XPS 9560 - New infos about throttling

Discussion in 'Dell XPS and Studio XPS' started by lugiank, Jun 11, 2018.

  1. lugiank

    lugiank Newbie

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    If you have reddit i made this same post there, please help get it relevant since mods deleted my last one:

    https://www.reddit.com/r/Dell/comments/8qhmh6/xps_9560_throttling_fix_for_real_pt2_thermal/

    Update: r/Dell didn't like cloud storage links, the post is back online now.
    Cloud storage is needed to upload the actual original file, imgur will not retain Thermal data
    -------------------------------

    This should be relevant to 9550 and 9570 users too


    Last week i posted about me discovering a sensor, called DIMM in HWINFO that, as soon as it reached 62 °C the laptob started throttling, going for few seconds to 15W and then to 7W

    Given that when you buy something, you expect it to work out of the box, and without Mc Giver tricks here and there, here is how i fixed my throttling issues (and it's basically summer now so it's hot af).

    Before starting i would like to say something else: people saying "this is not a gaming laptop, it's normal it throttles if there is a combine gpu + cpu workload" are completely ignorant.

    Gaming is even a lighter workload that most of "pro" stuff, gaming doesn't loads 100% both cpu and gpu either, but being an engineering student myself, there are a lot of programs that do this.

    So please do not come here to say ********.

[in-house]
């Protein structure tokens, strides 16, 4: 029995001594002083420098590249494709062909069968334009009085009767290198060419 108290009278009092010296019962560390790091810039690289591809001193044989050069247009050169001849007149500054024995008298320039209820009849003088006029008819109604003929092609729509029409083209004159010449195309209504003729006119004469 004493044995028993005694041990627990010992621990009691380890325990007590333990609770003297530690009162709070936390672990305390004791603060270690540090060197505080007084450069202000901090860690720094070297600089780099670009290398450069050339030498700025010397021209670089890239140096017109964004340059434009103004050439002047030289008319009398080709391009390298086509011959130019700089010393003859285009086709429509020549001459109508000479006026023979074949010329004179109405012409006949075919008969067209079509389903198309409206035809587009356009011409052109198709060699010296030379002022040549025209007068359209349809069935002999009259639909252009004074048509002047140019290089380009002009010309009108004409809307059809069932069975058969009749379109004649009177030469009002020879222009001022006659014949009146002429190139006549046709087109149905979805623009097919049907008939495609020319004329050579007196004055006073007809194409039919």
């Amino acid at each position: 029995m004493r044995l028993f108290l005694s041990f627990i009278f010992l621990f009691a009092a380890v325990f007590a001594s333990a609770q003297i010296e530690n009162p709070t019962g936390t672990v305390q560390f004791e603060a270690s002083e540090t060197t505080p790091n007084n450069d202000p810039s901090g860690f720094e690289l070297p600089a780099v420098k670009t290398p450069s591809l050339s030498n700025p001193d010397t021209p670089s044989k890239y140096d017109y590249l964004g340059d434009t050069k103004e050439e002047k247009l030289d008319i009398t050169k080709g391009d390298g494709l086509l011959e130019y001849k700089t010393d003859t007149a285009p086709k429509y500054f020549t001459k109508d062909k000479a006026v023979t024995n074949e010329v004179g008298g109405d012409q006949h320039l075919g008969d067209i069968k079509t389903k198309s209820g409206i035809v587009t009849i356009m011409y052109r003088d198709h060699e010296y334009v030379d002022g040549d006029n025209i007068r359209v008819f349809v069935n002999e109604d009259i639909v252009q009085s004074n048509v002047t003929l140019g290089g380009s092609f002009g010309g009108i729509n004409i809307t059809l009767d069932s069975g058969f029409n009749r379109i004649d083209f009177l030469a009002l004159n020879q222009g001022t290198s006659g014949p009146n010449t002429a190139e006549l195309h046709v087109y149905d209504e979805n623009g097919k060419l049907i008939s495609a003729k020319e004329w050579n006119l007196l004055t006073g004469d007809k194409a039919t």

After both repasting (with grizzly kryonaut), and padding VRM (NEVER EVER PUT PADS BETWEEN THE HEATSINK AND THE METAL CASE TRYING TO COOL DOWN CPU AND GPU, IT WLL MAKE THE WHOLE CASE VERY HOT AND WILL ACTUALLY HEAT EVERYTHING YOU PADDED), ram modules and chipset i was still having throttling problems with said programs (and not gaming).

    I found out that as soon a sensor, called DIMM, reached 62 °C i started experiencing power throttle, down to 7 Watts.

    I finally found this sensor, placed between ram modules, which gets hot because it's very close to the cpu/gpu heatsink.

    After padding it (which i actually do not recommend since both there may be a reason because it's there or a very bad design choice) throttling issues went finally away.

    DIMM Sensor:

    https://imgur.com/wMRfjHd

    After Padding: (I also put another thermal pad on top of it to reach the metal case)

    https://imgur.com/MMTVKbK

    Temps

    https://imgur.com/Wjaf8km

    For reference this was the situation before: (Took this screen months ago actually, asking for help, but noone was able to spot this DIMM sensor, it was dropping first to 15W for some seconds, then to 7W)

    https://i.imgur.com/Rev4WwT.png

    The bottom spikes you see at the beginning are with a minimum of 27W (totally usable), and just because fans were not still spinning at max
    And you can find it at:
    https://www.reddit.com/r/Dell/comments/8o6utm/this_is_how_i_finally_managed_to_stop_my_xps_15/

    One week later i came back to that subreddit posting thermal images of the laptop without the back cover to show the exact components that get hot, and to figure out if it's safe to pad the DIMM sensor to stop it from throttling (without messing with Intel's Thermal Framework)
    Long story short: it looks like my post has been deleted by mods for some reasons.
    -------------------------------------------------------------------------------------------------------------------------

    TLdR: I finally fixed ALL of my throttling problems, but how?

    • Padded VRM (12W/mk) bridging them to the case -> it turned out it could be a better idea to bridge it to the heatsing when possible in the long run